Henry entered his new home that night, his heart full of dread. How was he supposed to tell his newly wed wife that he no longer had a job? That he no longer had any way to support her?
"Henry! Hey there, sweetheart!"
Sarah bustled out of the kitchen with a grin. Her blue dress and apron were dotted with spots of flour. The interior of the house was warm and toasty, and the sweet smell of cinnamon and sugar filled the air.
"I just finished making some apple fritters!" Sarah said. "Why don't you come into the kitchen and have one?"
Henry just stood there, casting his gaze to the living room floor, unable to come up with the right words.
"Henry?" she said. "What is it?"
"I ... I have some bad news," Henry said. "Why don't we sit down in the living room?"
Henry looked up to see the worried look on Sarah's face. She swallowed and her Adam's apple trembled. He felt terrible for making her so nervous, but he didn't think this was something he ought to just blurt out.
"Okay," Sarah said softly. "Let's go sit down."
The living room looked amazing with the new couch, end table, a pair of oak chairs, and a brown rug covered all the hardwood flooring. Henry frowned, as he wondered if he'd have to return some of their purchases to make ends meet.
There were still stacks of boxes in the room, but they'd been pushed against the walls out of the way. Sarah was still in the midst of trying to get everything unpacked.
Every muscle in Henry's jaw tensed, as he realized that there might not be any point at unpacking all of their belongings. Without any source of income, he wouldn't be able to pay the mortgage, and the bank would foreclose on their home.
There was no easy way. Henry had to just come out and say it.
"I don't work for the Pioneers anymore."
He let the words hang there for a moment.
Sarah's face turned pale. "What happened?"
Henry sighed. He explained what had transpired in Mr. Bell's office. As he spoke, he couldn't help but notice how detached his voice sounded. Maybe because he still couldn't believe this had all happened. Finally, Henry said, "So I quit. And Willy quit with me. For the past hour, I've been walking around town, feeling like a downright embarrassment."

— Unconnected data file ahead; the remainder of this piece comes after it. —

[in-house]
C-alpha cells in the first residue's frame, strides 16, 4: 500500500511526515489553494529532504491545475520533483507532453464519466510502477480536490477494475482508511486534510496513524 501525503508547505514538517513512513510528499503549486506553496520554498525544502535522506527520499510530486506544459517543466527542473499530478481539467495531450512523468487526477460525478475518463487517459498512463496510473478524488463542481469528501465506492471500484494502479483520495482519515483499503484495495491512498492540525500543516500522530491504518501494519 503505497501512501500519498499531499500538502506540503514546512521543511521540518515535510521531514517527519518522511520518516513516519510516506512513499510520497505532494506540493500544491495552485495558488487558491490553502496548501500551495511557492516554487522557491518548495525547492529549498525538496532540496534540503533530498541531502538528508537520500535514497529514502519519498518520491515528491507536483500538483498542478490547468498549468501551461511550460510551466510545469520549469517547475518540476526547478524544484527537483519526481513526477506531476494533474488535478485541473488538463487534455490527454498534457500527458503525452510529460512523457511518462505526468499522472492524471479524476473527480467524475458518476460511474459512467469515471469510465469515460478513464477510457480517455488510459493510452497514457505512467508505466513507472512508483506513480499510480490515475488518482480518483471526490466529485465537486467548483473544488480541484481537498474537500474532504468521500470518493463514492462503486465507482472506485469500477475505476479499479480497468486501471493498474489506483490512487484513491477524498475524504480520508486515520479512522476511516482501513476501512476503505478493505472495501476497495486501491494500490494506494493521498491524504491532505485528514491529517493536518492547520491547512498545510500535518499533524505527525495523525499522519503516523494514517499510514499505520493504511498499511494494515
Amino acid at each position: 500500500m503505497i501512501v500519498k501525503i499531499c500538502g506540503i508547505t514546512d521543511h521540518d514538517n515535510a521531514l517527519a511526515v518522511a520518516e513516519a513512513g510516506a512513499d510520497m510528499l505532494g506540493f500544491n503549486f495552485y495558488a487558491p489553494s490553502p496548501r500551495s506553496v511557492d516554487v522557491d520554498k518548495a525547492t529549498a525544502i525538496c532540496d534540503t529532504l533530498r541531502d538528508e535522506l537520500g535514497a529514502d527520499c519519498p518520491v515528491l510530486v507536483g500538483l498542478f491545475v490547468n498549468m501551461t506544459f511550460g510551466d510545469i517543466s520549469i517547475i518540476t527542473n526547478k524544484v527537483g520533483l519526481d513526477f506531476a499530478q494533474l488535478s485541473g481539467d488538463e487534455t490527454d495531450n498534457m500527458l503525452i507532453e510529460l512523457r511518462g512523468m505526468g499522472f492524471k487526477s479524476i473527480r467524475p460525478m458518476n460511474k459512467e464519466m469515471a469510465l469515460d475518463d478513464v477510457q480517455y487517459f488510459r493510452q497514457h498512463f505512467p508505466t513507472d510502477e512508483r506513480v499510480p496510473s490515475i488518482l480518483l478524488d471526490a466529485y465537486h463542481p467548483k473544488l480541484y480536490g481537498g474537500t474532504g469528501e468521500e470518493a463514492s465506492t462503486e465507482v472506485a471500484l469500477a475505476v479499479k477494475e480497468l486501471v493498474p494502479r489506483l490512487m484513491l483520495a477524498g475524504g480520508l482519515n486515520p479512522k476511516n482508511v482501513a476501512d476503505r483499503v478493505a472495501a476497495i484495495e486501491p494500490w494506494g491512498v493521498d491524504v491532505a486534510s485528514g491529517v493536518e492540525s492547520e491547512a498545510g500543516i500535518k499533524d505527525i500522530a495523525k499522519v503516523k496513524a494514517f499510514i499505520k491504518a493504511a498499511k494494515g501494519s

Henry studied Sarah's face. He expected her to be upset, maybe even angry. But her reaction surprised him.
Sarah nodded calmly. "Henry, I'm glad that you stood up for what you believed in. I'm so proud of you. Mr. Bell was dead wrong. You did the right thing by standing up for yourself and for all black men. You're not an embarrassment. You're a great baseball player. And you're my love."
Henry felt tears prick at his eyes. "You're the most incredible woman in the entire world."
"I love you, Henry. I'll always support you, no matter what."
Henry scooted close to Sarah. Wrapping his arm around her shoulder, he felt a great surge of pride at being married to this woman, her spirit so strong.
But his relief didn't last long.
Even as Sarah clung to him and whispered reassurances into his ear, Henry could see the worry creeping across her furrowing brow as her hand rested on her stomach.
We've all been in this situation before. Or maybe one like it.
We lose a job or fail at test. Immediately, we feel a sense of uncertainty.
The question becomes, What are we willing to do about it?
What will Henry do about it?
You may be surprised at what happens in the next few chapters. The roller coaster ride is about to begin!
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Color (Completed)Historical Fiction
WATTYS SHORTLISTED! During World War I, a black baseball player gets a second chance to play ball on an all-white steel mill baseball team, an action that shocks and divides an entire town. Targeted by opponents, his own team, and mysterious vigilan...